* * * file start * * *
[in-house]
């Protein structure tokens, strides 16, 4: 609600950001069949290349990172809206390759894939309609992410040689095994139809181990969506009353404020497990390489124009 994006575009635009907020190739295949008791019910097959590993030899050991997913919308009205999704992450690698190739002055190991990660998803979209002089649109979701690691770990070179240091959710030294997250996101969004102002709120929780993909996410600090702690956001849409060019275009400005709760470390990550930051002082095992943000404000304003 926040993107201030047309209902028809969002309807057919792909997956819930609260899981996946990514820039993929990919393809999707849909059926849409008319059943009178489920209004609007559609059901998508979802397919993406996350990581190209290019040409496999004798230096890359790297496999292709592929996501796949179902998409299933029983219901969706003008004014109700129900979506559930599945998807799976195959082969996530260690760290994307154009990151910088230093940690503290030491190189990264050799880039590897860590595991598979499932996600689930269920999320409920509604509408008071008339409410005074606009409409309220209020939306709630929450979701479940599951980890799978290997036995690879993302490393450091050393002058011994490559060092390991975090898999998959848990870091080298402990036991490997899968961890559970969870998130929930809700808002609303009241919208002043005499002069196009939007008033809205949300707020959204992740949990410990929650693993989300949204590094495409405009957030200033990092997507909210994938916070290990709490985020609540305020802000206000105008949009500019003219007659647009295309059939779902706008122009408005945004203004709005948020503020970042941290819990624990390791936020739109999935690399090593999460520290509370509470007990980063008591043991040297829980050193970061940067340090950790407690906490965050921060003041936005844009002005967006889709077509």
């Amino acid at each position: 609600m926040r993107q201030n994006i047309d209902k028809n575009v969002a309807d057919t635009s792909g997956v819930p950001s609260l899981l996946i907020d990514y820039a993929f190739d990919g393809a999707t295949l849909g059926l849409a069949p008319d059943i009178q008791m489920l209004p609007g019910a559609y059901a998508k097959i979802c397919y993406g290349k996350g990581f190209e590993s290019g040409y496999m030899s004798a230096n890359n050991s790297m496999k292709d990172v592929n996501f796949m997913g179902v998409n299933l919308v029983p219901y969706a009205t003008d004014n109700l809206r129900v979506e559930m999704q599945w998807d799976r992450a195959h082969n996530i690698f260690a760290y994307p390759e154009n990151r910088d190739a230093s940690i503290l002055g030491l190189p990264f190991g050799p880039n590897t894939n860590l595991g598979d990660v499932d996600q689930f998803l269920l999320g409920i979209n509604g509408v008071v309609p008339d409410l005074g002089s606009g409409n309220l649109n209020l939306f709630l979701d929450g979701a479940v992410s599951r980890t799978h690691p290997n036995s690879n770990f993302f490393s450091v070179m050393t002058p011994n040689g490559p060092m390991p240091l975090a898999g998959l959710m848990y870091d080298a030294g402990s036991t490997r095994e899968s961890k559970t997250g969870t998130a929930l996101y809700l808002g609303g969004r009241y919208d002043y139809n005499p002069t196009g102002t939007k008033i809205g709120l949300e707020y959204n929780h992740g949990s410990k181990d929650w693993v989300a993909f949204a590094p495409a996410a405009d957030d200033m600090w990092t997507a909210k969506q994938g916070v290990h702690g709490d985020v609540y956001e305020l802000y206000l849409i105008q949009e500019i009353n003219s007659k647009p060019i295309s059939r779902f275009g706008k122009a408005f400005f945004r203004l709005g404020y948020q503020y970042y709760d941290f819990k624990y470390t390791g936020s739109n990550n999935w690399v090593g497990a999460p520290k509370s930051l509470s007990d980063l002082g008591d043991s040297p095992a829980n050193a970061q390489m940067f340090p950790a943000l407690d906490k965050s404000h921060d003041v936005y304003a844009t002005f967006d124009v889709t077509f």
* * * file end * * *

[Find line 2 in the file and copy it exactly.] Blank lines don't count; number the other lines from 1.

């Protein structure tokens, strides 16, 4: 609600950001069949290349990172809206390759894939309609992410040689095994139809181990969506009353404020497990390489124009 994006575009635009907020190739295949008791019910097959590993030899050991997913919308009205999704992450690698190739002055190991990660998803979209002089649109979701690691770990070179240091959710030294997250996101969004102002709120929780993909996410600090702690956001849409060019275009400005709760470390990550930051002082095992943000404000304003 926040993107201030047309209902028809969002309807057919792909997956819930609260899981996946990514820039993929990919393809999707849909059926849409008319059943009178489920209004609007559609059901998508979802397919993406996350990581190209290019040409496999004798230096890359790297496999292709592929996501796949179902998409299933029983219901969706003008004014109700129900979506559930599945998807799976195959082969996530260690760290994307154009990151910088230093940690503290030491190189990264050799880039590897860590595991598979499932996600689930269920999320409920509604509408008071008339409410005074606009409409309220209020939306709630929450979701479940599951980890799978290997036995690879993302490393450091050393002058011994490559060092390991975090898999998959848990870091080298402990036991490997899968961890559970969870998130929930809700808002609303009241919208002043005499002069196009939007008033809205949300707020959204992740949990410990929650693993989300949204590094495409405009957030200033990092997507909210994938916070290990709490985020609540305020802000206000105008949009500019003219007659647009295309059939779902706008122009408005945004203004709005948020503020970042941290819990624990390791936020739109999935690399090593999460520290509370509470007990980063008591043991040297829980050193970061940067340090950790407690906490965050921060003041936005844009002005967006889709077509």